Borneo : Highlights of an Untamed Island

Borneo : Highlights of an Untamed Island

By: Mike Jerrard

Few places on earth can match the biodiversity and rugged beauty of Borneo. The third largest island in the world, Borneo is home to some extraordinary animals and plants that live in one of the oldest rainforests on earth. New species are continually being discovered in this magical place even today.

Here are some of Borneo’s must see sites which will literally leave you breathless in the case of summiting Mt. Kinabalu and places which will provide you with some incredible flora and fauna.

Mulu National Park

Home to one of the world’s longest canopy walkways at nearly a half kilometer long, Mulu National Park is an opportunity to get up close and personal with the rainforest. You will get the chance to see many of Borneo’s majestic hornbills such as the iconic rhinoceros hornbill.

With a little luck on your side you may come across a sun bear or Rajah Brooke’s Birdwing butterfly.

Mulu caves and stunning limestone pinnacles will add to the adventure of Mulu NP.

From left clockwise: Wrinkled hornbill,  rajah brooke’s birdwing,   limestone karst formations

Nilah Caves

Site where SE Asia’s oldest human skull fragment was found which dates back some 37,000 years old. The discovery has rewritten the history of early human migration and understanding.

Besides a wealth of archaeological findings, the caves are also home to swiftlets which make nests out of saliva which are highly coveted by Chinese elite. Selling for $2,500 per kilo, the nests are used in bird’s nest soup. Sections of the caves where the nests are found are privately owned and can only be collected by its owners.

From left clockwise: Borneo cave,  swiftlet nests: photo by Mike Prince,   Birds nest soup: photo by robert staudhammer

Mt. Kinabalu

The highest peak in Malaysia, Kinabalu is pretty tame as far as mountains go. Treks to the summit can be made over 2 days. More than just your average mountain climb, Kinabalu contains many jungle trails where you can witness its 6,000+ plant species, 300+ bird species, and 100+ mammal species.

Some of earth’s most incredible plants can be found here including the enormous rafflesia flowers and the Giant Malaysian pitcher plant known as Nepenthes rajah. The largest carnivorous plants, these are the famous rat eating plants which survive on the defecation of shrews.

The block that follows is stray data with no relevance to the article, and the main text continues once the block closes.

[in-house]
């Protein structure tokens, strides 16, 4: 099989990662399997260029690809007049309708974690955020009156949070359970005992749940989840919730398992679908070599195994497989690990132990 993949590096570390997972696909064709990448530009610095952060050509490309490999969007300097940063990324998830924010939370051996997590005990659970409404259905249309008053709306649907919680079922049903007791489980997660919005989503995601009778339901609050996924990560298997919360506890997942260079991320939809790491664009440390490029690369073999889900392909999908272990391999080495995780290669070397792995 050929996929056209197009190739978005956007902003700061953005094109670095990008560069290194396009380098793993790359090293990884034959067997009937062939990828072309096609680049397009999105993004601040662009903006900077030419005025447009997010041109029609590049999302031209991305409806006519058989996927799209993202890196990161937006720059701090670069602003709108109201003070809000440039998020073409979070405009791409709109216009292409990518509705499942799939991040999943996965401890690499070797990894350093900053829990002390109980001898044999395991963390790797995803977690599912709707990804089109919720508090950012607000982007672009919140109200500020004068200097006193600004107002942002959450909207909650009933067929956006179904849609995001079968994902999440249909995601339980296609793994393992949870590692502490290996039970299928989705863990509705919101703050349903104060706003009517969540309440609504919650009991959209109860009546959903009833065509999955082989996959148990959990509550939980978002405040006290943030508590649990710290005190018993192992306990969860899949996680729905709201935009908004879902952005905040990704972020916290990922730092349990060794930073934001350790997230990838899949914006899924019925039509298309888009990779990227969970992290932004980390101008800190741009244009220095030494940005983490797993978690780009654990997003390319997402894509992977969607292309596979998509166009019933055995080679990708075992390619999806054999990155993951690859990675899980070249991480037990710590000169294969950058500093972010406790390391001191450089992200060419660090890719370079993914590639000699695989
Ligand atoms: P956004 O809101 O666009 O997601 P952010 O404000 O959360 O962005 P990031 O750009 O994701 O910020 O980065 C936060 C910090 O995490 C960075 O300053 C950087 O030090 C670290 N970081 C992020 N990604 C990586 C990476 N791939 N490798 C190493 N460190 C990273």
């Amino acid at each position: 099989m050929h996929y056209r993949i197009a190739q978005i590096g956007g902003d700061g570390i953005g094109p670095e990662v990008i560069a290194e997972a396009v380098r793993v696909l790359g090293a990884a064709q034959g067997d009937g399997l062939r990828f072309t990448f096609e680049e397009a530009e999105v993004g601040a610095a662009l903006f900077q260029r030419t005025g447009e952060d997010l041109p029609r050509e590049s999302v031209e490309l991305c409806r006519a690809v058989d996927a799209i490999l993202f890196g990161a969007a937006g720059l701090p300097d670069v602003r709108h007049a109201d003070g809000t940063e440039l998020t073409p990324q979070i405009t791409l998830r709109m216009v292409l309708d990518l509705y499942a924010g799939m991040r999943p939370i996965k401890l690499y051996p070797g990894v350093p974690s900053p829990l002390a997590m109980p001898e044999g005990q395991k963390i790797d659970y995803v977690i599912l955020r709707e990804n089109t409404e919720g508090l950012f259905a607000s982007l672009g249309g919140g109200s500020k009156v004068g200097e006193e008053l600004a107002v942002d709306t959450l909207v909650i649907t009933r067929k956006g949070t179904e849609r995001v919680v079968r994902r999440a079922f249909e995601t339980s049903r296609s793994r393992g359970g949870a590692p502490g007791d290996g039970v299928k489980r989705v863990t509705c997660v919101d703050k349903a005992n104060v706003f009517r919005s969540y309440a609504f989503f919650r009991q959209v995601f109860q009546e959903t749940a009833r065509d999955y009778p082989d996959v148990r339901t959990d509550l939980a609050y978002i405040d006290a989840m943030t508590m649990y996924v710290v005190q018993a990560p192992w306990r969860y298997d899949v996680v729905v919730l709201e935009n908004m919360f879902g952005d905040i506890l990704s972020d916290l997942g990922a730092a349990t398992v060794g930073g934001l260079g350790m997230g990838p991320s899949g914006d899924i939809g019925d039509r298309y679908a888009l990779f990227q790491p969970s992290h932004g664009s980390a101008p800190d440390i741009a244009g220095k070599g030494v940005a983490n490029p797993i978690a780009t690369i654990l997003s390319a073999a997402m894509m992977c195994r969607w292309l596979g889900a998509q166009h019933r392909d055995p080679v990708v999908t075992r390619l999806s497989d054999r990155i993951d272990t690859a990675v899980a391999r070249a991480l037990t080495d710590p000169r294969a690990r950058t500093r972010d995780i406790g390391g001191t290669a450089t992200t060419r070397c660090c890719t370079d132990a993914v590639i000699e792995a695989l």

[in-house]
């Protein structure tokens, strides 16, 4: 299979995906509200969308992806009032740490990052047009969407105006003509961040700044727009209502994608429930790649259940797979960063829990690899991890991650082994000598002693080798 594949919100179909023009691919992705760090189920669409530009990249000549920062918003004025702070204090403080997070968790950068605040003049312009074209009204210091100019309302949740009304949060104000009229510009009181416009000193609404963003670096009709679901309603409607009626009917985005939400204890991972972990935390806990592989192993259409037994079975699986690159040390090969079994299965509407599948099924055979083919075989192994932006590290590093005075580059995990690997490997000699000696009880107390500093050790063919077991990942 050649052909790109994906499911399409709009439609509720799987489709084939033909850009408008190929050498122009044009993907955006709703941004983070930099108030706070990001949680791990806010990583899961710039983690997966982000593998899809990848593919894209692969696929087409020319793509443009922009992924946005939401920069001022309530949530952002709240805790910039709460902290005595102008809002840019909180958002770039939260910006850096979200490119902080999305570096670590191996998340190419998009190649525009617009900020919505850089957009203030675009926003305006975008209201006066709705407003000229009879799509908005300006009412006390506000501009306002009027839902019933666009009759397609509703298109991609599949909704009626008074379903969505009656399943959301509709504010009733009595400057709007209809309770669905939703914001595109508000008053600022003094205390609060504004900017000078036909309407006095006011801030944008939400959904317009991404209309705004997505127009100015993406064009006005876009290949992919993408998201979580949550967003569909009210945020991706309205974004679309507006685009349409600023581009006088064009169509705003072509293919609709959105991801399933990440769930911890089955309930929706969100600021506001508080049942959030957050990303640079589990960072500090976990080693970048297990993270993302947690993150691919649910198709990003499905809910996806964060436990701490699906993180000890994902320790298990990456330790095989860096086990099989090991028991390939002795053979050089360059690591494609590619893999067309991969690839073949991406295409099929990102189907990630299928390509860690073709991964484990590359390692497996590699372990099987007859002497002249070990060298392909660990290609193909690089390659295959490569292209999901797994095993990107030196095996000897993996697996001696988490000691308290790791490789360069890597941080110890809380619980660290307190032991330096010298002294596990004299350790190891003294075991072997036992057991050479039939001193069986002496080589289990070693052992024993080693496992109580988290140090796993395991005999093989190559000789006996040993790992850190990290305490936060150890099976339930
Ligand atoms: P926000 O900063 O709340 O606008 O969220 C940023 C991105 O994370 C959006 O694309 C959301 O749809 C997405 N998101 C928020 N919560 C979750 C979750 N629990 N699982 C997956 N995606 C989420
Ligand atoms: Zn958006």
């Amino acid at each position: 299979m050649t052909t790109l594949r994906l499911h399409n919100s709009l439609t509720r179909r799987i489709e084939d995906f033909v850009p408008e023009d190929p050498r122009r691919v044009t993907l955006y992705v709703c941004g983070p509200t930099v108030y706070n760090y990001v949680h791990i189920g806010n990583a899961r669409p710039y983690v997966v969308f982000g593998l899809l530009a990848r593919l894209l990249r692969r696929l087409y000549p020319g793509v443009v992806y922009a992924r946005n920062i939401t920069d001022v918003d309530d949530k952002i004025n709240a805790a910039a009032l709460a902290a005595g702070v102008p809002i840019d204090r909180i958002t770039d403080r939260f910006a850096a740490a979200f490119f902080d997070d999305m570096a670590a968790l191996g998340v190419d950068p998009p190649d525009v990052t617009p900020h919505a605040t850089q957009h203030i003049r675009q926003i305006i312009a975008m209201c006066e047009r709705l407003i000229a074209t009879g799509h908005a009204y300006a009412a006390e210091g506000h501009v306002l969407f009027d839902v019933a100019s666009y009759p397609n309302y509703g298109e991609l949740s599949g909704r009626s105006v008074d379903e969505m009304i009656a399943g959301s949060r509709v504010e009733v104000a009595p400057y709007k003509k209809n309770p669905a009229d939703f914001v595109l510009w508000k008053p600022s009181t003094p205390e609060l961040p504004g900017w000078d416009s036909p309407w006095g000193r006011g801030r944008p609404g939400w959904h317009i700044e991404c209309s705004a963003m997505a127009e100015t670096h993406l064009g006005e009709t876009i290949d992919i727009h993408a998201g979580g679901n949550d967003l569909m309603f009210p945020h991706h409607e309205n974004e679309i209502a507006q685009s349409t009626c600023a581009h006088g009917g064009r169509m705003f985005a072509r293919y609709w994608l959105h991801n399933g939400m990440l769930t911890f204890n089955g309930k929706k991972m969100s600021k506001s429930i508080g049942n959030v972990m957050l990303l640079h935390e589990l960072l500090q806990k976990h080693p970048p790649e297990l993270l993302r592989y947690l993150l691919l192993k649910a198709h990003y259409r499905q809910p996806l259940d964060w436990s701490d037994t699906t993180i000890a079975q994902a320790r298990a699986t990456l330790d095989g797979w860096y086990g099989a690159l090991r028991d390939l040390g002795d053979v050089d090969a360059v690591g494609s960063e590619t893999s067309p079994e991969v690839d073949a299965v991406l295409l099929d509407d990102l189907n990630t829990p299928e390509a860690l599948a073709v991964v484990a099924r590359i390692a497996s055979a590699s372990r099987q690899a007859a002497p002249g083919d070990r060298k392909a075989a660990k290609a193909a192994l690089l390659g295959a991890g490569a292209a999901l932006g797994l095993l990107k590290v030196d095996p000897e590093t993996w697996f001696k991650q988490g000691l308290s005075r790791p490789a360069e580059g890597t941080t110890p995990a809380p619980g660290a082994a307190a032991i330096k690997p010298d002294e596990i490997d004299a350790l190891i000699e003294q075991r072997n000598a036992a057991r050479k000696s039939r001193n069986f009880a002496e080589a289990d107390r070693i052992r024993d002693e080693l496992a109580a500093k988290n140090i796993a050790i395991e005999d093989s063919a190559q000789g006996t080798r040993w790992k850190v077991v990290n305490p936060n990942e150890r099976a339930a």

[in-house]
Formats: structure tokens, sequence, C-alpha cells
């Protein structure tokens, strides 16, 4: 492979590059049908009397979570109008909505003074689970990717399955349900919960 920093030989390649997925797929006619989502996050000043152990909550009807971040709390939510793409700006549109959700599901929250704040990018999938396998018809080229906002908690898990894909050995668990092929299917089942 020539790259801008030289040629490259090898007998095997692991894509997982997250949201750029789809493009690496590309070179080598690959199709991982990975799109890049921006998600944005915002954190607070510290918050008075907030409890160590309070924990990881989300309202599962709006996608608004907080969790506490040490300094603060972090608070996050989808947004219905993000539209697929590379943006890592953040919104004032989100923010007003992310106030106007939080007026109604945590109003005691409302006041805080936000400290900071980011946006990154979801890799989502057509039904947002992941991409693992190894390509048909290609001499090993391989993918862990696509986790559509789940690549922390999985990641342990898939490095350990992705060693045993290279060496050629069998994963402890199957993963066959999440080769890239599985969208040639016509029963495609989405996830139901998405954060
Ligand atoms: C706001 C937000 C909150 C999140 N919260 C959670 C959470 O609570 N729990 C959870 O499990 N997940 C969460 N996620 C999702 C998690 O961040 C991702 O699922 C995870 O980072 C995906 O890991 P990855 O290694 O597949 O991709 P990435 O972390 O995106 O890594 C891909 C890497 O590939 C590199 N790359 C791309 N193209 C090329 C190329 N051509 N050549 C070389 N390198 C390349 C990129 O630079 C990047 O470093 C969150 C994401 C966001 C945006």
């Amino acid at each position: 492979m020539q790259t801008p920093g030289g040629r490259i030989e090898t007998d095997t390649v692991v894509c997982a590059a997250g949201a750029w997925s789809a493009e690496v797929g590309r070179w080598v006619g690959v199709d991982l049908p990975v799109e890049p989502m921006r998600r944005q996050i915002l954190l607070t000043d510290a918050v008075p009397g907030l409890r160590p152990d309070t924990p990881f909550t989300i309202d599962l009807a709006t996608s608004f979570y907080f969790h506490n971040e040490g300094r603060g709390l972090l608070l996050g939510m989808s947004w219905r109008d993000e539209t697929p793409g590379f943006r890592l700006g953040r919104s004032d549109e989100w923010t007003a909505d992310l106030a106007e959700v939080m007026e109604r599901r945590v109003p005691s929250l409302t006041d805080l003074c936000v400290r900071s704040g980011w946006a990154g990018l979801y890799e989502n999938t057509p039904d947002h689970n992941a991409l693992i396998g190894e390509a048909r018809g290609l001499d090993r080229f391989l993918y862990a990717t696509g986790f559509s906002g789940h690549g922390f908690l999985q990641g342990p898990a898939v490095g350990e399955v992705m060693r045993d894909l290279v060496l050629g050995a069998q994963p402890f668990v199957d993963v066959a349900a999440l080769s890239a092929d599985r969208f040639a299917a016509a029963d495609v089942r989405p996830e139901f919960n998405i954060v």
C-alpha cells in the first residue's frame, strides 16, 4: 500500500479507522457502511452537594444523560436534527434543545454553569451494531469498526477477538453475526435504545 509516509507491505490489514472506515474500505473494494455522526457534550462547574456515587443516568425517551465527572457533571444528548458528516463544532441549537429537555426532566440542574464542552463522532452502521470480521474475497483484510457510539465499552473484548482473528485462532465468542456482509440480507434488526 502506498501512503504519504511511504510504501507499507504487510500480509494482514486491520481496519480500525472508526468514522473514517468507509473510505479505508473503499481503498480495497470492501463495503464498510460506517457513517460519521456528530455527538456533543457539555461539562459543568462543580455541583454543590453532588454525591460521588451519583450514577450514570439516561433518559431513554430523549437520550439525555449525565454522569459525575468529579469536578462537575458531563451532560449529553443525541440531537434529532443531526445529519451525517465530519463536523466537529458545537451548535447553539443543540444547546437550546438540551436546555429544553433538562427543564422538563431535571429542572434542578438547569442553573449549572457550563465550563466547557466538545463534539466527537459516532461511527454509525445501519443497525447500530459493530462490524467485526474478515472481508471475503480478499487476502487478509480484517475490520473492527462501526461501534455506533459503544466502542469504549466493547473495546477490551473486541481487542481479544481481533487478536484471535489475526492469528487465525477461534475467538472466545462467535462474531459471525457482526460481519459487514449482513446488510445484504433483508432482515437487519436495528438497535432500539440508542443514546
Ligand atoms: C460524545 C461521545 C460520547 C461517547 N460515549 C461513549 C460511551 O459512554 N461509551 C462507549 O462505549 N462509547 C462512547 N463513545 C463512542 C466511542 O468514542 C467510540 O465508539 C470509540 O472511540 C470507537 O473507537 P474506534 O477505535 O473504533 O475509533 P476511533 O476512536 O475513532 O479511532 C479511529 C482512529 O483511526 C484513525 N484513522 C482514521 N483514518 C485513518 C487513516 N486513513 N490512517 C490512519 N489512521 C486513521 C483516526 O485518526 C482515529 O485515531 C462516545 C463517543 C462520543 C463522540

From left clockwise: rafflesia flower: photo by mike prince,  mt. kinabalu: photo by bernard dupont,   giant pitcher plant: photo by dick culbert

Sepilok Rehabilitation Center

No trip to Borneo would be complete without seeing its most famous residents, the orangutans. The SRC is home to some 60-80 wild orangutans along with others who are undergoing the rehabilitation process. Orphaned young as well as confiscated animals are brought here with the intent of reintroduction to the wild.

The center provides free feeding for the wild individuals which give visitors a good chance of viewing them, however there is no guarantee of sightings as they are wild. The ultimate aim would be to have the orangutans become self sufficient and no longer need the feedings.

Sumatran rhinoceros and sun bears are also being rehabilitated at the center.

Kinabatangan River

The Amazon river of Borneo, Kinabatangan is home to an incredible 10 species of primates including the odd looking proboscis monkey. Crocodiles and Borneo pygmy elephants are also big highlights of a river tour. A 3 day cruise will allow you to witness untamed Borneo and a stay at the Borneo Nature Lodge along the river will allow an even richer experience.

From left clockwise: proboscis monkey,  rhinoceros hornbill: photo by mark louis benedict,   bearded pig

Bako National Park

Borneo’s oldest national park, Bako adds more of a scenic coastal twist. With many lodges and trails, you are certain to encounter a multitude of the islands wildlife such as bearded pigs, flying lizards, and proboscis monkeys. Almost all species of vegetation Borneo has to offer can also be found within the park making it a must for botanists.

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Author: Michael Jerrard

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